Making it easy with technology. If you’re looking for a way to implement upward feedback as part of your talent management processes, consider emPerform, which offers the opportunity to launch anonymous surveys and 360°reviews with the click of a button and encourage year-round feedback and performance dialogue between managers and employees.

emPerform Valentine's Day

Performance reviews haven’t always been too lovable but… with emPerform‘s award-winning employee performance management software, it’s impossible NOT to fall head over heels for:

A little love now means loads of benefits later.

  • save time and eliminate the paper-mess with automated reviews
  • streamline talent management initiatives across all departments
  • align company goals with employee objectives
  • engage managers & employees in performance dialogue year-round
  • establish an effective pay for performance culture

Learn more about emPerform’s award-winning performance management software by watching our 4 minute tour video or requesting a live demo and fall in love with emPerform.





emPerform wins Bronze in Brandon Hall Group’s Excellent in Technology Awards


We are proud to announce that emPerform platform has once again won a coveted Brandon Hall Group Bronze award for Best Advance in Performance Management Technology. The win was announced on December 7, 2023 and was awarded for emPerform’s newest Enterprise Goal Management functionality.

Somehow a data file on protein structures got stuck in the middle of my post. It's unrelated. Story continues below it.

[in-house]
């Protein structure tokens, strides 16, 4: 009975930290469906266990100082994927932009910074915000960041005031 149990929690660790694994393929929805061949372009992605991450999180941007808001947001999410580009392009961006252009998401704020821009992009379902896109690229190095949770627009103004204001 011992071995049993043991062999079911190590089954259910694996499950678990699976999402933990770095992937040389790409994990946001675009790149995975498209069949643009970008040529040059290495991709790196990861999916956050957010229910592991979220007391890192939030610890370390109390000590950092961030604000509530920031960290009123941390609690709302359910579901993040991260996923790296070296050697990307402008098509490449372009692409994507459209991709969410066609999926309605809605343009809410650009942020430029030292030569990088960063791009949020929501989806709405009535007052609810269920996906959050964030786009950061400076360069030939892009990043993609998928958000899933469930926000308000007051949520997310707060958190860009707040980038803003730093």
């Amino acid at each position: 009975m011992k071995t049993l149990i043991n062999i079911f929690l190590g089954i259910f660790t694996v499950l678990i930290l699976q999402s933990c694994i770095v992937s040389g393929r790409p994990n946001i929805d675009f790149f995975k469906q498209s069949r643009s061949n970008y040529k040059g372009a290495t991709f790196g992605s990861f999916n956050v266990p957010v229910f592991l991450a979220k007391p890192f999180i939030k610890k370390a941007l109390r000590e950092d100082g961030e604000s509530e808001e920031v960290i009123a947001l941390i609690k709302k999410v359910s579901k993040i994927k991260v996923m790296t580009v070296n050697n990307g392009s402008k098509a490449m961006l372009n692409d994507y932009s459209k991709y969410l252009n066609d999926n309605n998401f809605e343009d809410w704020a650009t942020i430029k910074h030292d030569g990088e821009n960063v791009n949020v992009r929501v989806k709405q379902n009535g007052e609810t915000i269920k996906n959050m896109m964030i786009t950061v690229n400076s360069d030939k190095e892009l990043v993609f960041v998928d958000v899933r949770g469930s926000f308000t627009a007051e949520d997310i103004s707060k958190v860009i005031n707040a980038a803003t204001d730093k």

The 2023 Brandon Hall Group Excellence in Awards™ are given for work in Learning and Development, Talent Management, Talent Acquisition, Human Resources, Sales Enablement, Future of Work, and Education Technology. The awards recognize the best organizations that have successfully developed and deployed programs, strategies, modalities, processes, systems, and tools that have achieved measurable results – and we are thrilled to be a part of this distinguished group.

Entries were evaluated by a panel of veteran, independent senior industry experts, Brandon Hall Group analysts, and executives based upon these criteria: fit the need, program design, functionality, innovation, and overall measurable benefits.

“In our 30th year, the Excellence in Technology Awards continue to showcase the best innovations in learning, talent management, talent acquisition, HR, workforce management, and sales enablement technologies. We are proud to receive applications from a diverse range of organizations globally, reflecting the ever-evolving landscape of technology solutions” said Brandon Hall Group Chief Operating Officer Rachel Cooke, leader of the Excellence Awards program.

We are honored by this recognition from Brandon Hall group. For the last twenty years, emPerform has been committed to providing the most usable, innovative, and scalable standalone performance management platform to HR leaders in small and medium-sized organizations, and this recognition validates the strides we have made.

We thank the Brandon Hall Group panels and committees for their time and consideration and congratulate all other award winners!

Get started with emPerform

About Brandon Hall Group™